I think you’d be great at it, though. You’re so open and honest and calm.
R.: It took some time getting here. That’s why it feels so important to do this interview and write the book. We absolutely have to be able to talk about this.
At one point I was talking with my husband about Imerman Angels for men with prostate cancer and my husband said, “I don’t need support; I’ve got you.” I said, “That’s true. You do. But I don’t have anybody.”
I want to remind women that we need support too. A lot of it does fall on us: to do the research, to make sure they’re eating right, and that they’re doing all the things they need to do. We can wear out.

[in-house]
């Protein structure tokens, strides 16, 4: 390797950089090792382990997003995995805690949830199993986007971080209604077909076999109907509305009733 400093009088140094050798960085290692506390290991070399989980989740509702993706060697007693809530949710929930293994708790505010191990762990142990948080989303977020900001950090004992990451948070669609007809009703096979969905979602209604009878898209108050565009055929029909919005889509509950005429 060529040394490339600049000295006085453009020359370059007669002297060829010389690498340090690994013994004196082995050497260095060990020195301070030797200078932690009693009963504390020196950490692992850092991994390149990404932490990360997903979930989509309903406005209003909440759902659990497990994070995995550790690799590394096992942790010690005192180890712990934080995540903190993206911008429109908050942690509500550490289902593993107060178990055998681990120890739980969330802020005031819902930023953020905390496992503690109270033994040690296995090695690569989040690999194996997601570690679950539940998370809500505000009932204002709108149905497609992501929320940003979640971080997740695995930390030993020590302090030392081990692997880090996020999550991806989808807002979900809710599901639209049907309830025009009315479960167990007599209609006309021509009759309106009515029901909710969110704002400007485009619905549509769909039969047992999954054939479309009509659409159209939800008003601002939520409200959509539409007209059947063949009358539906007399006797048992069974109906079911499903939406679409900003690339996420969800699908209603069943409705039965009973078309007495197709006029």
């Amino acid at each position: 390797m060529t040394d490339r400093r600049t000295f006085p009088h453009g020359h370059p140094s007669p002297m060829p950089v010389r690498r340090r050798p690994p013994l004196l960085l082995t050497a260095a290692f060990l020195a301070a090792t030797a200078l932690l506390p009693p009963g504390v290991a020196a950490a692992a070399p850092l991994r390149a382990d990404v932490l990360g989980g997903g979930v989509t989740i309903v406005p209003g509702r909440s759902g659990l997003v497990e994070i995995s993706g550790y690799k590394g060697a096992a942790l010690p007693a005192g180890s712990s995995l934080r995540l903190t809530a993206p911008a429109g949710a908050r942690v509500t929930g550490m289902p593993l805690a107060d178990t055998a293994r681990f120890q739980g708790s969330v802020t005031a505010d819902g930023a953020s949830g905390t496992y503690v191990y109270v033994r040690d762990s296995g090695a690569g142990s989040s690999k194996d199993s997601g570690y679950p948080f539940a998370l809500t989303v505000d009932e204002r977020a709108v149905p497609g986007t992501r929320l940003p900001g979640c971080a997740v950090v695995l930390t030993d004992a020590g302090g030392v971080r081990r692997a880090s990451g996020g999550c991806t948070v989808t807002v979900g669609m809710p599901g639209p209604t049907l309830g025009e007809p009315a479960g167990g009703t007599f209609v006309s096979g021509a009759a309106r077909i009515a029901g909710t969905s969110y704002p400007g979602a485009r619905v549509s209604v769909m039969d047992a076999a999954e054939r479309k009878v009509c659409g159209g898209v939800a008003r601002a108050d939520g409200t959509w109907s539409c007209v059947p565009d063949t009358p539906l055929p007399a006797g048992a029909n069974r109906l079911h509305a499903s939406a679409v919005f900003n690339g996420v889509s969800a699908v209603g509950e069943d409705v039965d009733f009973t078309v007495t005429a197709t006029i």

What was interesting is that before the surgery I thought, “It’s not going to be any big deal to me if he has ED. I’m concerned about him and his reaction, but I’ll be fine.” Then I realized after the surgery that it was more important to me than I thought. That we would lose that kind of intimacy and sharing. That was hard for me, too.
It’s an integral part of a marriage. If that disappears, then what happens to the marriage?
R.: This was truly an important topic, even though I’d thought it wouldn’t be. That’s where that communication comes in: talk about it from the beginning. Start with what’s less threatening. Then by the time you get to something that feels as big as ED, you’ve got this foundation built up.
That’s a discrete, logical way to approach it.